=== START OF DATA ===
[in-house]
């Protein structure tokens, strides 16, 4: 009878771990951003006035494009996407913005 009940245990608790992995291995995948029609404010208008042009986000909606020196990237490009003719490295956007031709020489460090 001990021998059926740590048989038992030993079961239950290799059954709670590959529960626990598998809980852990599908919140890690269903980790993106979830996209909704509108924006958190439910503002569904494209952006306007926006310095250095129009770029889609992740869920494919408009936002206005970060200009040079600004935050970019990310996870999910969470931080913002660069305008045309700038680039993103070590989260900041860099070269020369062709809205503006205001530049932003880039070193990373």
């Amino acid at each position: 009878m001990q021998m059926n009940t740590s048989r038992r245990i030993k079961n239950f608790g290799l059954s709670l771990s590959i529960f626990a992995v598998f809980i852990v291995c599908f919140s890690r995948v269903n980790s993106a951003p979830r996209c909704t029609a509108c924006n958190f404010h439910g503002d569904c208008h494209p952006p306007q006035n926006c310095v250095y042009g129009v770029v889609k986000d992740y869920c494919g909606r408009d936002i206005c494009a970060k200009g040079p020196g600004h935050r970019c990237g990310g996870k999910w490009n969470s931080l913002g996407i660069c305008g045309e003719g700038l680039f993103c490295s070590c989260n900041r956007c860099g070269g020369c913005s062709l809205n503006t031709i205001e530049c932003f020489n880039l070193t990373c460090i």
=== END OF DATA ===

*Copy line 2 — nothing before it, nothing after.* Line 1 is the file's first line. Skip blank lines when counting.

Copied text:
């Protein structure tokens, strides 16, 4: 009878771990951003006035494009996407913005 009940245990608790992995291995995948029609404010208008042009986000909606020196990237490009003719490295956007031709020489460090 001990021998059926740590048989038992030993079961239950290799059954709670590959529960626990598998809980852990599908919140890690269903980790993106979830996209909704509108924006958190439910503002569904494209952006306007926006310095250095129009770029889609992740869920494919408009936002206005970060200009040079600004935050970019990310996870999910969470931080913002660069305008045309700038680039993103070590989260900041860099070269020369062709809205503006205001530049932003880039070193990373």